Reviewing the Dockerfile in Depth

Reviewing the Dockerfile in Depth

Let's take a look at the instructions used in the Dockerfile example. We will look at them in the order in which they appear:


FROM

The FROM instruction tells Docker which base you would like to use for your image; as already mentioned, we are using Alpine Linux, so we simply have to put the name of the image and the release tag we wish to use. In our case, to use the latest official Alpine Linux image, we simply need to add alpine:latest.


LABEL

The LABEL instruction can be used to add extra information to the image. This information can be anything from a version number to a description. It's also recommended that you limit the number of labels you use. A good label structure will help others who have to use our image later on.

However, using too many labels can cause the image to become inefficient as well, so I would recommend using the label schema detailed at http://label-schema.org/. You can view the containers' labels with the following Docker inspect command:

$ docker image inspect <IMAGE_ID>

Alternatively, you can use the following to filter just the labels:

$ docker image inspect -f {{.Config.Labels}} <IMAGE_ID>

RUN

The RUN instruction is where we interact with our image to install software and run scripts, commands, and other tasks. As you can see from our RUN instruction, we are actually running three commands:

RUN apk add --update nginx && \
        rm -rf /var/cache/apk/* && \
        mkdir -p /tmp/nginx/

The first of our three commands is the equivalent of running the following command if we had a shell on an Alpine Linux host:

$ apk add --update nginx

This command installs nginx using Alpine Linux's package manager.

We are using the && operator to move on to the next command if the previous command was successful. To make it more obvious which commands we are running, we are also using \ so that we can split the command over multiple lines, making it easy to read.

The next command in our chain removes any temporary files and so on to keep the size of our image to a minimum:

$ rm -rf /var/cache/apk/*

The final command in our chain creates a folder with a path of /tmp/nginx/, so that nginx will start correctly when we run the container:

$ mkdir -p /tmp/nginx/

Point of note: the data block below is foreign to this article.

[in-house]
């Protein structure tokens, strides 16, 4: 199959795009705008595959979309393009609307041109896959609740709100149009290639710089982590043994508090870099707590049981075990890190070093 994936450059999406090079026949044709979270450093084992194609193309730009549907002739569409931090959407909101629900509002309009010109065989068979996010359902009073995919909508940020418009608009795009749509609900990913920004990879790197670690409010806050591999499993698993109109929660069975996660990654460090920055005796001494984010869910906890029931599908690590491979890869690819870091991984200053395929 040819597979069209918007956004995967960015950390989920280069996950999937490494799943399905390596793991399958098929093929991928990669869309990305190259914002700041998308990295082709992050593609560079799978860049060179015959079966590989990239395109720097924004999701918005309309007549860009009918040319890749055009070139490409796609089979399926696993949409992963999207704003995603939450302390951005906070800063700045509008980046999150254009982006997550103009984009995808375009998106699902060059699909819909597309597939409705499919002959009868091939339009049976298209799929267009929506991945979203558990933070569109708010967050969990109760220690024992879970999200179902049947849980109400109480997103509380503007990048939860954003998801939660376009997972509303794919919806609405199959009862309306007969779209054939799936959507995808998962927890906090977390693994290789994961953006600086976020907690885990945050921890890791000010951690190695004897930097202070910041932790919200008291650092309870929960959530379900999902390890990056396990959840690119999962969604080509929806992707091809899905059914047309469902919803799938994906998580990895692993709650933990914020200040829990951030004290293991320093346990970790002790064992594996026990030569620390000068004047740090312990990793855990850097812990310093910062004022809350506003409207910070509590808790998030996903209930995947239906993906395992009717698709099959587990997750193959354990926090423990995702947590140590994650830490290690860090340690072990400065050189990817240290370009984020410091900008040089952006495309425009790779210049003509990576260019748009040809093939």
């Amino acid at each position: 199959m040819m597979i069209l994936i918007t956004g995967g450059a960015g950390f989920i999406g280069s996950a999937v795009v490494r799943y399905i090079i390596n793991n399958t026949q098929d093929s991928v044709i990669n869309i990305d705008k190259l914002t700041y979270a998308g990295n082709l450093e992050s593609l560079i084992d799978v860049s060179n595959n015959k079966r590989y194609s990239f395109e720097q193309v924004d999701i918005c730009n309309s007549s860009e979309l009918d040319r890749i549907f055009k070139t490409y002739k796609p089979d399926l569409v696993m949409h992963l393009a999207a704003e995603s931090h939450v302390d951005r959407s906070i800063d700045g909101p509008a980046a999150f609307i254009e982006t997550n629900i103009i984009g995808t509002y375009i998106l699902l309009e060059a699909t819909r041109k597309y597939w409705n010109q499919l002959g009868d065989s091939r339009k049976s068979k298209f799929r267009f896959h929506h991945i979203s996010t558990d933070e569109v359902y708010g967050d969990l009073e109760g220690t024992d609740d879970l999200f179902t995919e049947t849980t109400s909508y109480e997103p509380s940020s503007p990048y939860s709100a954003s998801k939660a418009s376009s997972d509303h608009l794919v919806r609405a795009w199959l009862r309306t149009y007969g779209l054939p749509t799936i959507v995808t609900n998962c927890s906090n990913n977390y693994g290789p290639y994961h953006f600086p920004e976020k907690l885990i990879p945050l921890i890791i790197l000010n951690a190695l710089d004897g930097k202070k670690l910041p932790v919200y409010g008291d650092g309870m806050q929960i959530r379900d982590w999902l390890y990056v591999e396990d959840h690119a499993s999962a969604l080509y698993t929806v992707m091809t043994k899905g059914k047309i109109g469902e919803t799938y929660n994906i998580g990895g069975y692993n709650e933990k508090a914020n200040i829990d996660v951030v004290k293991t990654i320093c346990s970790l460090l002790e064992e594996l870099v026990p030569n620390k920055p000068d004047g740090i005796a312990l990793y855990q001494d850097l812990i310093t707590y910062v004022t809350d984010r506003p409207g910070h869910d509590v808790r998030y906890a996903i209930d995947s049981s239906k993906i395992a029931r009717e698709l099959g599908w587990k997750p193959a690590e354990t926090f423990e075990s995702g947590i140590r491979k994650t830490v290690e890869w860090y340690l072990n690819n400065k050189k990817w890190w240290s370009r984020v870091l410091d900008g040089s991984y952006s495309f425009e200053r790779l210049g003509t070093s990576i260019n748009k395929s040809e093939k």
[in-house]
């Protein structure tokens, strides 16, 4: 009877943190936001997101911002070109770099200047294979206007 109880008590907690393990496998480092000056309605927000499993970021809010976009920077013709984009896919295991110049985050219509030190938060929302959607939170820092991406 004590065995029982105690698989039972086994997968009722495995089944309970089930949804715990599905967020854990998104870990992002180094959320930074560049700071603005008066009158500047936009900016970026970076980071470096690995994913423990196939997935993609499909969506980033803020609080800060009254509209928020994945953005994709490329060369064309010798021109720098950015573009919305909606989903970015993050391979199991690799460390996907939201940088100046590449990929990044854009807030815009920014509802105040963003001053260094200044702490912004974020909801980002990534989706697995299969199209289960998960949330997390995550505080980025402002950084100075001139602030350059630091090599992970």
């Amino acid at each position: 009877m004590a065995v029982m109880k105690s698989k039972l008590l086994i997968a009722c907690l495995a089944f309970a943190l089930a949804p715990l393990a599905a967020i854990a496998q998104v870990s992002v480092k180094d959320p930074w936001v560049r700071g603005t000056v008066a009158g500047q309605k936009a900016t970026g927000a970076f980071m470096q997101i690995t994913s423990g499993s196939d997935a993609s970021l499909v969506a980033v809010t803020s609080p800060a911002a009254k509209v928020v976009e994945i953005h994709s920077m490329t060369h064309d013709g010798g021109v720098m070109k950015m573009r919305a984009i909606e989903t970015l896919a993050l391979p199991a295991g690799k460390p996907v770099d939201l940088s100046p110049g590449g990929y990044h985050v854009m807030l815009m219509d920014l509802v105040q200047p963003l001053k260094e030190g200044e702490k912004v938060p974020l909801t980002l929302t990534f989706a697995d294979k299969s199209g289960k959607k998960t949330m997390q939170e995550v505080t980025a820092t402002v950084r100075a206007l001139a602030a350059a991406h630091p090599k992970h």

We could have also used the following in our Dockerfile to achieve the same results:

RUN apk add --update nginx
RUN rm -rf /var/cache/apk/*
RUN mkdir -p /tmp/nginx/

However, much like adding multiple labels, this is considered to be considered inefficient as it can add to the overall size of the image, which for the most part we should try to avoid. There are some valid use cases for this, which we will look at later in the chapter. For the most part, this approach to running commands should be avoided when your image is being built.


COPY and ADD

At first glance, COPY and ADD look like they are doing the same task; however, there are some important differences. The COPY instruction is the more straightforward of the two:

COPY files/nginx.conf /etc/nginx/nginx.conf
COPY files/default.conf /etc/nginx/conf.d/default.conf

As you have probably guessed, we are copying two files from the files folder on the host we are building our image on. The first file is nginx.conf.


EXPOSE

The EXPOSE instruction lets Docker know that when the image is executed, the port and protocol defined will be exposed at runtime. This instruction does not map the port to the host machine, but instead, opens the port to allow access to the service on the container network.

For example, in our Dockerfile, we are telling Docker to open port 80 every time the image runs:

EXPOSE 80/tcp

ENTRYPOINT and CMD

ENTRYPOINT specifies the default command to execute when the container is created. CMD provides the default arguments for the ENTRYPOINT instruction.

For example, if you want to have a default command that you want to execute inside a container, you could do something similar to the following example, but be sure to use a command that keeps the container alive. In our case, we are using the following:

ENTRYPOINT ["nginx"]
CMD ["-g", "daemon off;"]

What this means is that whenever we launch a container from our image, the nginx binary is executed, as we have defined that as our ENTRYPOINT, and then whatever we have as the CMD is executed, giving us the equivalent of running the following command:

$ nginx -g daemon off;

Another example of how ENTRYPOINT can be used is the following:

$ docker container run --name nginx-version dockerfile-example -v

This would be the equivalent of running the following command on our host:

$ nginx -v

Notice that we didn't have to tell Docker to use nginx. As we have the nginx binary as our entry point, any command we pass overrides the CMD that had been defined in the Dockerfile.

This would display the version of nginx we have installed, and our container would stop, as the nginx binary would only be executed to display the version information and then the process would stop. We will look at this example later in this chapter, once we have built our image.


USER

specifies the username or the UID to use when running the container image for the RUN, CMD, and ENTRYPOINT instructions in the Dockerfile. It is a good practice to define a different user other than root for security reasons.


WORKDIR

The WORKDIR instruction sets the working directory for the same set of instructions that the USER instruction can use (RUN, CMD, and ENTRYPOINT). It will allow you to use the CMD and ADD instructions as well.

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